Pakistan-Afghanistan: The Conjoined Twins

Have you heard about Allama Iqbal Faculty at Kabul University? Sir Syed Science Faculty Block at Nangarhar University? Liaqat Ali Khan Engineering Faculty at Balkh University? Rehman Baba High School in Kabul? And the sprawling ten-tower Jinnah Hospital Complex in Kabul and the Nishtar Kidney Hospital in Jalalabad?

  • Pakistan will issue 250,000 multiple entry visas to applicants across Afghanistan in 2010
  • 28,000 Afghans have studied in Pakistani schools, colleges and universities in the past 30 years; Islamabad has longstanding policy of educating the children of Afghan refugees
  • About 500,000 Afghan children attend schools in Pakistan
  • The most successful professionals in today’s Afghan society had studied in Pakistan
  • Afghan graduates from Pakistani universities receive higher salaries than graduates from any other country in the region
  • Every single day in 2009, 52,000 Afghans entered Pakistan for business, education and tourism
  • Tajik, Uzbek and Hazara Afghans are as welcome in Pakistan as the Pashtun Afghans
  • Pakistan once hosted 5.5 million Afghans, a majority of them continue to live with their Pakistani cousins
  • When the world abandoned Afghanistan after 1989, it was Pakistanis who supported their Afghan cousins

By AMBASSADOR MOHAMMAD SADIQ
[This is a revised version by the author]

KABUL, Afghanistan—While addressing the media in Islamabad on 11 March 2010, President Hamid Karzai very aptly said Pakistan and Afghanistan were conjoined twins. The remarks were not new but they hit the headlines, showing that nature of relations between the two countries continued to baffle many.

Mark Twain, the great American writer, had famously said Johann Sebastian Bach’s music was better than it sounded. If Twain were around today, he would have pronounced Pak-Afghan relationship ‘better than portrayed.’

Some 52,000 Afghans crossed border with Pakistan everyday in 2009 for business, jobs, medical treatment, education and to visit relatives. This was a significant increase over a year ago when 44,000 Afghans traversed the border daily. More visitors now undertake documented travel between the two countries by obtaining visas or visit permits.

Our Missions in Afghanistan have geared up to issue quarter of a million multiple entry visas to Afghan nationals during 2010. Pakistan issues more visas to Afghans than the rest of the world combined. Pakistan does not charge any visa fee from Afghan passport holders.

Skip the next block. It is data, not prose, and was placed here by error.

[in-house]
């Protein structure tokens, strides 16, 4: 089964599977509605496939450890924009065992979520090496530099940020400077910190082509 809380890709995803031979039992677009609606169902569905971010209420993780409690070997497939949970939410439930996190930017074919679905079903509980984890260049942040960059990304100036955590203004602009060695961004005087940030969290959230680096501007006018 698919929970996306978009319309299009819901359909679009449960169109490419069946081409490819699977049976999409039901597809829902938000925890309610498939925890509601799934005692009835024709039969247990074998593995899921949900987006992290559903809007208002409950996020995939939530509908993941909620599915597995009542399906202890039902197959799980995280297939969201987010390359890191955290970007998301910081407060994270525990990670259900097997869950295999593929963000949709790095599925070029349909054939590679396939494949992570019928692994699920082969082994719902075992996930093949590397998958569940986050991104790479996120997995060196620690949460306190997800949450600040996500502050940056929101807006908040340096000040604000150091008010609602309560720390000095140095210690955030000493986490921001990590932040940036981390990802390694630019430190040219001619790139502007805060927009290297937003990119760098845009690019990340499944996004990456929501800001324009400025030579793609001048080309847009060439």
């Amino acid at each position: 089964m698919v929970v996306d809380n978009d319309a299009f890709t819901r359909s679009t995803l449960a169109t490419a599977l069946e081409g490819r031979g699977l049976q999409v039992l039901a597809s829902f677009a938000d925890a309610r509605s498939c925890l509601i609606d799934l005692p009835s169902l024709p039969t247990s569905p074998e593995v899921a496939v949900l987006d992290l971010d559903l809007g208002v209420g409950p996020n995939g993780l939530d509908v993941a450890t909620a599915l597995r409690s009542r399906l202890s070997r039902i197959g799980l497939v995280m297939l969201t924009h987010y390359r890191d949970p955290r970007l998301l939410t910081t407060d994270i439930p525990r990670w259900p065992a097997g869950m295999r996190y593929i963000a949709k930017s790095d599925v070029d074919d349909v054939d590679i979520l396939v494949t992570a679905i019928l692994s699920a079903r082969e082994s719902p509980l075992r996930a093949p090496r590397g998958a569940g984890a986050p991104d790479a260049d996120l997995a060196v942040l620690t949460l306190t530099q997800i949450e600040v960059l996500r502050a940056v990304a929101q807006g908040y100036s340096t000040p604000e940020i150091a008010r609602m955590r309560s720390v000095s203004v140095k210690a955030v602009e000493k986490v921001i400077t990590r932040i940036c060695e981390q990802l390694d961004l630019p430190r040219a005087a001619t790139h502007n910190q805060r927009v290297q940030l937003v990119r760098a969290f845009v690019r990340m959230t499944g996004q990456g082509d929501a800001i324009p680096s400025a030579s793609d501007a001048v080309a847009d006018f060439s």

Contrary to the craftily promoted perception that Afghans of only one ethnicity are welcomed in Pakistan, one finds people from all over Afghanistan in Pakistani cities. Our consular records show that visas issued to Afghan nationals closely represent the ethnic composition of the population.

Despite occasional ups and downs at certain levels, the overall bilateral relations remained remarkably frequent and cordial. This explains the continued presence of over three million Afghan refugees in Pakistan for last 30 years. At one point, over 5.5 million Afghans were living in Pakistan. 37 percent of the refugees who voluntarily repatriate to Afghanistan are back in Pakistan within weeks.

In last thirty years, Afghans of all ethnicities and of political views had taken refuge in Pakistan: whether it was mass exodus against the Soviet occupation or flight from atrocities of a decade long internecine war. They looked at Pakistan as a place where they could find safety, at least temporarily, for their families.

The world hurriedly left Afghanistan after the Soviet withdrawal. The unfortunate events of 9/11 have reengaged the world in Afghanistan but still little attention is paid to the honourable return of refugees to their homes. The international community’s attitude towards Afghan refugees is rather callous. Just one example: they were disenfranchised in the last Presidential elections because the international community claimed that it was short of funds!

Due to Pakistan’s longstanding policy on educating Afghan nationals, some 28,000 Afghans had attended Pakistani universities and colleges in last three decades. Today, 6,000 Afghan students are enrolled in Pakistan’s colleges and universities. This represents about 60 percent of all Afghans studying in institutions of higher education abroad. In addition, about half a million Afghan refugee children attend schools in Pakistan.

To facilitate the capacity building efforts of other donors, Pakistan also encourages third party sponsorship of training of Afghan students and officials in its institutions. Under this policy, over five hundred Afghan nationals attended courses in the field of agriculture from a few weeks duration to postgraduate degrees in the AgricultureUniversity of Peshawar alone. Scores were trained in other professions ranging from medicine to civil aviation.

Over the years, Afghan students in Pakistan have mostly been allowed the same opportunities and treatment which are extended to our own nationals. A whole generation of Afghans is thus educated, and now gainfully employed, inside Afghanistan or abroad.